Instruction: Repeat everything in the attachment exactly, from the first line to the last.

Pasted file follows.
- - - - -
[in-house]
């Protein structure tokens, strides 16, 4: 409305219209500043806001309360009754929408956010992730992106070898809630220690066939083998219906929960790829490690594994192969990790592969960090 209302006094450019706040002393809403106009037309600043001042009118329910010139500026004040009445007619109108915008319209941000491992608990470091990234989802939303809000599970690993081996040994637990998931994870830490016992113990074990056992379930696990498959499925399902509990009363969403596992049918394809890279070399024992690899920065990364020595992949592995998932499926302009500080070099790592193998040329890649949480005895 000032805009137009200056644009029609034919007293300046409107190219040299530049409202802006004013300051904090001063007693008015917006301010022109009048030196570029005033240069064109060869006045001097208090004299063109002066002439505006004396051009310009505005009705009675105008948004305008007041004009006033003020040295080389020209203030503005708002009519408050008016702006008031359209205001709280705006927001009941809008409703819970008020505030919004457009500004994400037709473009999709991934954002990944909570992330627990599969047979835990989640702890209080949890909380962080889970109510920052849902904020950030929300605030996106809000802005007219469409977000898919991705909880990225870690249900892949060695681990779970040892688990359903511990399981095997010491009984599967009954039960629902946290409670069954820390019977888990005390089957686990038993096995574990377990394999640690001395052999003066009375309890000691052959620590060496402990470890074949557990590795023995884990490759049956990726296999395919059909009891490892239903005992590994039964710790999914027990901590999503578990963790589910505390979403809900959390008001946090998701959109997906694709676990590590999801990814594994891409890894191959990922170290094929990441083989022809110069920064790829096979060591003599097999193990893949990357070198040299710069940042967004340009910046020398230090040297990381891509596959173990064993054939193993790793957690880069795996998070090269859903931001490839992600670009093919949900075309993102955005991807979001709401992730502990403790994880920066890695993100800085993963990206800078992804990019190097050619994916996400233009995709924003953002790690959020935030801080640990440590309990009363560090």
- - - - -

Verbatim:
[in-house]
């Protein structure tokens, strides 16, 4: 409305219209500043806001309360009754929408956010992730992106070898809630220690066939083998219906929960790829490690594994192969990790592969960090 209302006094450019706040002393809403106009037309600043001042009118329910010139500026004040009445007619109108915008319209941000491992608990470091990234989802939303809000599970690993081996040994637990998931994870830490016992113990074990056992379930696990498959499925399902509990009363969403596992049918394809890279070399024992690899920065990364020595992949592995998932499926302009500080070099790592193998040329890649949480005895 000032805009137009200056644009029609034919007293300046409107190219040299530049409202802006004013300051904090001063007693008015917006301010022109009048030196570029005033240069064109060869006045001097208090004299063109002066002439505006004396051009310009505005009705009675105008948004305008007041004009006033003020040295080389020209203030503005708002009519408050008016702006008031359209205001709280705006927001009941809008409703819970008020505030919004457009500004994400037709473009999709991934954002990944909570992330627990599969047979835990989640702890209080949890909380962080889970109510920052849902904020950030929300605030996106809000802005007219469409977000898919991705909880990225870690249900892949060695681990779970040892688990359903511990399981095997010491009984599967009954039960629902946290409670069954820390019977888990005390089957686990038993096995574990377990394999640690001395052999003066009375309890000691052959620590060496402990470890074949557990590795023995884990490759049956990726296999395919059909009891490892239903005992590994039964710790999914027990901590999503578990963790589910505390979403809900959390008001946090998701959109997906694709676990590590999801990814594994891409890894191959990922170290094929990441083989022809110069920064790829096979060591003599097999193990893949990357070198040299710069940042967004340009910046020398230090040297990381891509596959173990064993054939193993790793957690880069795996998070090269859903931001490839992600670009093919949900075309993102955005991807979001709401992730502990403790994880920066890695993100800085993963990206800078992804990019190097050619994916996400233009995709924003953002790690959020935030801080640990440590309990009363560090």